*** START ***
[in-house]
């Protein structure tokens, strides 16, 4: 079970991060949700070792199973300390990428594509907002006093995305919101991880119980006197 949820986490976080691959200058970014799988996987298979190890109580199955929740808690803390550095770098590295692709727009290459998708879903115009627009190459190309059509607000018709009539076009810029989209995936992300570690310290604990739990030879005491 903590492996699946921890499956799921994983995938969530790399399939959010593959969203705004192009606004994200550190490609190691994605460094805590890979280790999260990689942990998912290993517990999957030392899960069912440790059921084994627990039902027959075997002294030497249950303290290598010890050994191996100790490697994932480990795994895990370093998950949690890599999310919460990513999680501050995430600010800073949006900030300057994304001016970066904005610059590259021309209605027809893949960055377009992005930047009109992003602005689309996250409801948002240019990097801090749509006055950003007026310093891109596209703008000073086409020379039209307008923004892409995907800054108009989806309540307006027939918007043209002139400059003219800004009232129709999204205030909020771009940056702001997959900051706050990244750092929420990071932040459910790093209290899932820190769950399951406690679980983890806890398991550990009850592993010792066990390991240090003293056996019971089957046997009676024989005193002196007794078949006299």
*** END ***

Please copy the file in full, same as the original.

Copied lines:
[in-house]
């Protein structure tokens, strides 16, 4: 079970991060949700070792199973300390990428594509907002006093995305919101991880119980006197 949820986490976080691959200058970014799988996987298979190890109580199955929740808690803390550095770098590295692709727009290459998708879903115009627009190459190309059509607000018709009539076009810029989209995936992300570690310290604990739990030879005491 903590492996699946921890499956799921994983995938969530790399399939959010593959969203705004192009606004994200550190490609190691994605460094805590890979280790999260990689942990998912290993517990999957030392899960069912440790059921084994627990039902027959075997002294030497249950303290290598010890050994191996100790490697994932480990795994895990370093998950949690890599999310919460990513999680501050995430600010800073949006900030300057994304001016970066904005610059590259021309209605027809893949960055377009992005930047009109992003602005689309996250409801948002240019990097801090749509006055950003007026310093891109596209703008000073086409020379039209307008923004892409995907800054108009989806309540307006027939918007043209002139400059003219800004009232129709999204205030909020771009940056702001997959900051706050990244750092929420990071932040459910790093209290899932820190769950399951406690679980983890806890398991550990009850592993010792066990390991240090003293056996019971089957046997009676024989005193002196007794078949006299």